The England Coast Path is opening in sections. The open sections in the north west are described here. The path aims to stay as close to the coast as possible. In many places that means you will be walking right alongside the coast. In some places the path heads inland, usually only for short distances.
The open sections of the path are well signed, look out for the distinctive acorn waymarkers. Away from towns and villages you will usually find the path has a natural, unmade surface, some areas will get muddy in wet weather. Closer to where people live you might find smooth surfaced paths, and in towns and villages you may be walking on promenades or pavements alongside roads.
Allonby to Whitehaven
The 22 mile (35 Km) long west Cumbrian section links Allonby to Whitehaven. This coastal region has a fascinating cultural and industrial history. Shipbuilding, coal and iron ore mining, steel making, and chemical manufacture have all been major employers, but little of this remains today. Allonby is an intriguing old Victorian seaside resort with a wonderful beach, and nearby Maryport and its docks have several tourist attractions. Did you realise you can visit one the largest Roman sites in northern Britain on this stretch of coast? The Senhouse Roman Museum at Maryport is dramatically situated on the cliffs and well worth a visit.
Iron and steel manufacture have always been part of Workington’s heritage, and it was here that the famous Henry Bessemer first introduced his revolutionary steel making process. In recent years, with the decline of the steel industry and coal mining, the town has diversified into other forms of industry.
Further south is Whitehaven. A sleepy fishing hamlet for many centuries, Whitehaven grew rapidly in the 17th and 18th centuries. Its growth, to become one of the busiest ports in the country, was due to exports from the local coal mining industry and the trade with the Americas. Today Whitehaven thrives thanks to its historic harbour and busy marina for leisure craft. Numerous attractions in the town explore its rich and varied history.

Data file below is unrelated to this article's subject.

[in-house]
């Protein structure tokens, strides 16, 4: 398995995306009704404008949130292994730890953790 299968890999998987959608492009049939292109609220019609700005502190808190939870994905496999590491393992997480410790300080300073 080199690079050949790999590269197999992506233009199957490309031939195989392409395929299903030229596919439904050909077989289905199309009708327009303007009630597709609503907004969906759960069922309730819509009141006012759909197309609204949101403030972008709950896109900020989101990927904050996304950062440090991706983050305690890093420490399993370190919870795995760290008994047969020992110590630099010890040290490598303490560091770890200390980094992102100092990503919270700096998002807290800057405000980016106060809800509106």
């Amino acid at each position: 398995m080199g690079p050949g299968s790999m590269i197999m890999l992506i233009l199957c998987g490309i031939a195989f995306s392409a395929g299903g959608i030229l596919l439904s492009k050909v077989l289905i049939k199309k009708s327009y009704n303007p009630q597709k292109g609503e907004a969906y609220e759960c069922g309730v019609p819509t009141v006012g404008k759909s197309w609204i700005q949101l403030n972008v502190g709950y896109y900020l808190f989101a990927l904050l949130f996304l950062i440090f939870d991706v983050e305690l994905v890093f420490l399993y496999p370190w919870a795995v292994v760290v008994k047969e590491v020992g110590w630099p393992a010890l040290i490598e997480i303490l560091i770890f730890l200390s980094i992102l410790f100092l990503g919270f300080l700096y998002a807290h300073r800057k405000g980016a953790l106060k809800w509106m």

Walney is the eighth largest island in England and it now has a 26km (16 mile) section of the England Coast Path. This new national trail circumnavigates the island, starting and finishing at Jubilee Bridge (where it will eventually connect to the rest of the England Coast Path), offering some stunning landscapes for walkers on the way. To the north, there are wonderful views of Black Combe and the Coniston Fells, to the west the Irish Sea and the massed ranks of wind turbines, to the south views across Morecambe Bay to Blackpool and to the east, Piel Channel and the adjoining Furness coastline.
The salt marshes, sand dunes and intertidal habitats of Walney Island support breeding birds, wintering waders and wildfowl as well as populations of important protected species such as natterjack toads. Both northern and southern tips are protected by nature reserves which help maintain the special character and feel of the island. The sense of wilderness provided by the open spaces is a stark contrast to the neighbouring industrial landscape.
Accompanied by the amazing views, you may be lucky enough to see porpoises or roe deer and of course the Walney geranium to add to the experience. There are some outstanding eating and drinking places along the way and, with luck, you could finish your adventure with one of the famous Walney sunsets.
You can see more of this amazing area on the ‘Low level walking in Cumbria’ video on Natural England’s YouTube channel which has videos of other England Coast Path sections too.
In due course, the road bridge connecting Walney to Barrow will enable onward routes around Morecambe Bay, and north towards the Duddon Estuary and west Cumbria. Proposals either side of Walney were published by Natural England in January 2020 for consultation.